Treasury departments also tend to find cloud-based systems inherently easy to use. Drag and drop visual treasury capabilities allow treasurers to move money in real time, see balances, see dashboards, group bank accounts into visual balance reporting all in an excel look and feel.
Of course, old habits die hard. A corporate with a credit relationship with a particular bank is likely to continue using that bank’s portals even if other, more efficient technologies are available because of that credit relationship. But often, a bank agnostic approach with respect to connectivity works best with cash-rich companies that don’t rely heavily on a single bank credit relationship.
Treasurers of mid-cap companies, in particular, can potentially gain a competitive advantage over their larger rivals by moving to the cloud, adding more capabilities at significantly lower cost. The resulting ability to access new markets and profit from more efficient liquidity management, global payments, FX and bank account tools means treasury itself can develop into more of a revenue centre for the organisation. Corporates also would have a subscription, rather than a software license requiring capital every year. Treasurers can receive dashboard-based metrics that allow their companies to set targets for exposures and then have the system automatically enforce them for things like low balances, FX exposures and settlements, contract approval and execution, investment exposures to currencies, counterparties, etc.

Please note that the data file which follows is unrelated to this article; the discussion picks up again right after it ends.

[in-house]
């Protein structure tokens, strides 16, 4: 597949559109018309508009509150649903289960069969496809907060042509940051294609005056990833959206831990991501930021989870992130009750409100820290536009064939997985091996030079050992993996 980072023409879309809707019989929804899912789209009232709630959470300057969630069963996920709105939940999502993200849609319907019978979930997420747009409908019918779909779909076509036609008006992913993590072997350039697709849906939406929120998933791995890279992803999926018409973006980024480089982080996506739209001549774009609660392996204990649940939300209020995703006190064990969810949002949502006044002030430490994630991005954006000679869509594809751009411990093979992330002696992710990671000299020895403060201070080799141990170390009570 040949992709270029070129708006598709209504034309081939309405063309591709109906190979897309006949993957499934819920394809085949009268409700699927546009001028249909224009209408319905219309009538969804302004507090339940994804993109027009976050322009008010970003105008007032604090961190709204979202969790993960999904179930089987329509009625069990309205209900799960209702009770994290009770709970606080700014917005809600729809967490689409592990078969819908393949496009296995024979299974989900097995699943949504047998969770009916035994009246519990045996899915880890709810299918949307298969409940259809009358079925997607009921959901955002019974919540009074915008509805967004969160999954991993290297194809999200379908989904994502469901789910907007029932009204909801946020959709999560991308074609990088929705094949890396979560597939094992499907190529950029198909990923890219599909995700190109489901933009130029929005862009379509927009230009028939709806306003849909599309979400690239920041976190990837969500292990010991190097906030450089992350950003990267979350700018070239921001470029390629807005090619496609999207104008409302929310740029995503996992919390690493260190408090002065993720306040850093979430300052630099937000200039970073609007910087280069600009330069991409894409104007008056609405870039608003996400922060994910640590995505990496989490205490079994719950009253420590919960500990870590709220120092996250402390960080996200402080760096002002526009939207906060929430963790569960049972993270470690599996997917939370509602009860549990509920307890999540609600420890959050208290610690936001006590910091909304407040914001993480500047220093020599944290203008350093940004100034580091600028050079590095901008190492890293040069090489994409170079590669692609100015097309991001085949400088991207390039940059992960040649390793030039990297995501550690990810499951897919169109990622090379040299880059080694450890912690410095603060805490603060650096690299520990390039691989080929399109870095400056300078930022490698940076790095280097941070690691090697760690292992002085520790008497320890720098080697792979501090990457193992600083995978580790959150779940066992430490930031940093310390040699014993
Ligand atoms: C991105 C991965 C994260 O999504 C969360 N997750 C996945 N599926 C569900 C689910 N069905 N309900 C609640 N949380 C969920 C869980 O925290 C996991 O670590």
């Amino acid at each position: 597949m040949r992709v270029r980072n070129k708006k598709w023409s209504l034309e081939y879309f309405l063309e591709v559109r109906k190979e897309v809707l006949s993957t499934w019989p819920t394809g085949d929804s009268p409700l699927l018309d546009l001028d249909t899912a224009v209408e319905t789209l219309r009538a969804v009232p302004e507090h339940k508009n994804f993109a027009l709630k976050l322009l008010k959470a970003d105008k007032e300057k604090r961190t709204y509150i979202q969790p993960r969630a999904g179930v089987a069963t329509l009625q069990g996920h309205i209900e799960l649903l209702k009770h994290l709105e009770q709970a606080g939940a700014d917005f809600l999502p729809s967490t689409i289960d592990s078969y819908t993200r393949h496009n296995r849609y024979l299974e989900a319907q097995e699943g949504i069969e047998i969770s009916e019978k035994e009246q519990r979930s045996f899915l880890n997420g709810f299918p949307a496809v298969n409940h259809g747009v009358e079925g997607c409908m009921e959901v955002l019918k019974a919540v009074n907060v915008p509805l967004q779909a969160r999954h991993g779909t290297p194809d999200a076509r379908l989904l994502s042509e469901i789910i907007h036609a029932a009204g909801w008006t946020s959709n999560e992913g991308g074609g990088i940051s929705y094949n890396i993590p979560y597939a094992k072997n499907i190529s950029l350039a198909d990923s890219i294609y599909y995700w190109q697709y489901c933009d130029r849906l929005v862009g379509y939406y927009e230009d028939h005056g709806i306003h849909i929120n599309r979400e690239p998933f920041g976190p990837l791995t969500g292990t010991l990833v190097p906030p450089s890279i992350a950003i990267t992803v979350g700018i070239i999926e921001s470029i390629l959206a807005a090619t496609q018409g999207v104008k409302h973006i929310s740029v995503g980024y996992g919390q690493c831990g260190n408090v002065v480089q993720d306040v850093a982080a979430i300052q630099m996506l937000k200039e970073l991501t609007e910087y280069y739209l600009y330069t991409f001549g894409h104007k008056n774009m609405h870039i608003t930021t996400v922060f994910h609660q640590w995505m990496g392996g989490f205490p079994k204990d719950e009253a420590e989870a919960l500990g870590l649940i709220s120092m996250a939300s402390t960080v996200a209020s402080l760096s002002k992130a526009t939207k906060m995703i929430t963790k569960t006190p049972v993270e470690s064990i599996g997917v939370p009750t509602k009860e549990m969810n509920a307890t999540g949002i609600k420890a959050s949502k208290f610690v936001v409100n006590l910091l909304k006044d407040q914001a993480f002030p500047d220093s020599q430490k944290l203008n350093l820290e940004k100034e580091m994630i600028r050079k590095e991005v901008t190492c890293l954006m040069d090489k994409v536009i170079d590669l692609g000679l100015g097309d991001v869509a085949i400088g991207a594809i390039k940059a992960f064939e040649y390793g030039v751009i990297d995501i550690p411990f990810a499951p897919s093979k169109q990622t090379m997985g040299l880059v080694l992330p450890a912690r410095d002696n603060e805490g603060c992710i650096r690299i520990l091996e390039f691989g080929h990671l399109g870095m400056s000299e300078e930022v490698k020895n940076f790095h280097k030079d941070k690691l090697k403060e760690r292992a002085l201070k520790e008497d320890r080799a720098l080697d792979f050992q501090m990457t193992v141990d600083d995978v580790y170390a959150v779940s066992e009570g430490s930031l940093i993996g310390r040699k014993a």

When you think about an integrated treasury, remember that Alliance Lite2 supports multiple message formats. Let’s say you have someone in a region that is forecasting a payment in Indian rupee. They create a forecasted item in the system, but the system responds that rupee is not a currency that the organisation holds in treasury, which creates an FX exposure. It then appears on the FX dashboard as an exposure and when you make an FX deal, it creates a settlement instruction for the FX contract over SWIFT that is automatically released for the value date of the contract and settlement of funds.
So it basically says, “Okay, on this day, we have to deposit this much money in US dollar debit account because it’s going to buy this much Indian rupee.” That fund availability will be enforced by the system and require deposits sufficient to satisfy the FX exposure and related contract. Then when executed, you’ll receive the statements back from SWIFT that confirm all debits and credits for each currency along the way. There is certainly an integrated process you can use via this platform to be able to do multiple things in one place, rather than a bunch of separate systems—one for FX, one for payments, one for bank statement reporting, one for investment deals, etc.